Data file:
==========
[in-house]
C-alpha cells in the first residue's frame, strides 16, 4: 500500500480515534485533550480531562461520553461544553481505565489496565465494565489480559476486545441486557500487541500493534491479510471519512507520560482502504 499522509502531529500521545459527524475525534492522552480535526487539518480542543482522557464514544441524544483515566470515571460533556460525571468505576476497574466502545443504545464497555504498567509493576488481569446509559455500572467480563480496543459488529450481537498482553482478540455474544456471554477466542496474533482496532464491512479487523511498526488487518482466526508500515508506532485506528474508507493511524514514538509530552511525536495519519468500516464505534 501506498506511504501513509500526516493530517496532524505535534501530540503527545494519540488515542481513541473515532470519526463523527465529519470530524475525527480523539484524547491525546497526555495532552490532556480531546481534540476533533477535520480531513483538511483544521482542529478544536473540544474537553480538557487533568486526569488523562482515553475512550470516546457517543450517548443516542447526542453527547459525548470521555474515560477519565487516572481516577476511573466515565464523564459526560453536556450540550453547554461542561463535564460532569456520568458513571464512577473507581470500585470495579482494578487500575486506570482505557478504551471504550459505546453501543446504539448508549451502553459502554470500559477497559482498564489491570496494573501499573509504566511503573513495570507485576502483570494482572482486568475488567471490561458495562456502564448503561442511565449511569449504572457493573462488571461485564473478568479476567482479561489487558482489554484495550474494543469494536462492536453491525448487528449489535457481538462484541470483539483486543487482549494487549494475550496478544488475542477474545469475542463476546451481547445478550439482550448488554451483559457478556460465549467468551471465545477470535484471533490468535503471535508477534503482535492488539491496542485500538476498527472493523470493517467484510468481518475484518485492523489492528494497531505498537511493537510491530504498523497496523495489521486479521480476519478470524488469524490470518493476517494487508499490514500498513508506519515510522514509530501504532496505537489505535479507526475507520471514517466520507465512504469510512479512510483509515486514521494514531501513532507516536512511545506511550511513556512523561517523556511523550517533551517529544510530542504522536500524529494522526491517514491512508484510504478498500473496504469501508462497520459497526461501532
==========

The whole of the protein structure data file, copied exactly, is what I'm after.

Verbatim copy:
[in-house]
C-alpha cells in the first residue's frame, strides 16, 4: 500500500480515534485533550480531562461520553461544553481505565489496565465494565489480559476486545441486557500487541500493534491479510471519512507520560482502504 499522509502531529500521545459527524475525534492522552480535526487539518480542543482522557464514544441524544483515566470515571460533556460525571468505576476497574466502545443504545464497555504498567509493576488481569446509559455500572467480563480496543459488529450481537498482553482478540455474544456471554477466542496474533482496532464491512479487523511498526488487518482466526508500515508506532485506528474508507493511524514514538509530552511525536495519519468500516464505534 501506498506511504501513509500526516493530517496532524505535534501530540503527545494519540488515542481513541473515532470519526463523527465529519470530524475525527480523539484524547491525546497526555495532552490532556480531546481534540476533533477535520480531513483538511483544521482542529478544536473540544474537553480538557487533568486526569488523562482515553475512550470516546457517543450517548443516542447526542453527547459525548470521555474515560477519565487516572481516577476511573466515565464523564459526560453536556450540550453547554461542561463535564460532569456520568458513571464512577473507581470500585470495579482494578487500575486506570482505557478504551471504550459505546453501543446504539448508549451502553459502554470500559477497559482498564489491570496494573501499573509504566511503573513495570507485576502483570494482572482486568475488567471490561458495562456502564448503561442511565449511569449504572457493573462488571461485564473478568479476567482479561489487558482489554484495550474494543469494536462492536453491525448487528449489535457481538462484541470483539483486543487482549494487549494475550496478544488475542477474545469475542463476546451481547445478550439482550448488554451483559457478556460465549467468551471465545477470535484471533490468535503471535508477534503482535492488539491496542485500538476498527472493523470493517467484510468481518475484518485492523489492528494497531505498537511493537510491530504498523497496523495489521486479521480476519478470524488469524490470518493476517494487508499490514500498513508506519515510522514509530501504532496505537489505535479507526475507520471514517466520507465512504469510512479512510483509515486514521494514531501513532507516536512511545506511550511513556512523561517523556511523550517533551517529544510530542504522536500524529494522526491517514491512508484510504478498500473496504469501508462497520459497526461501532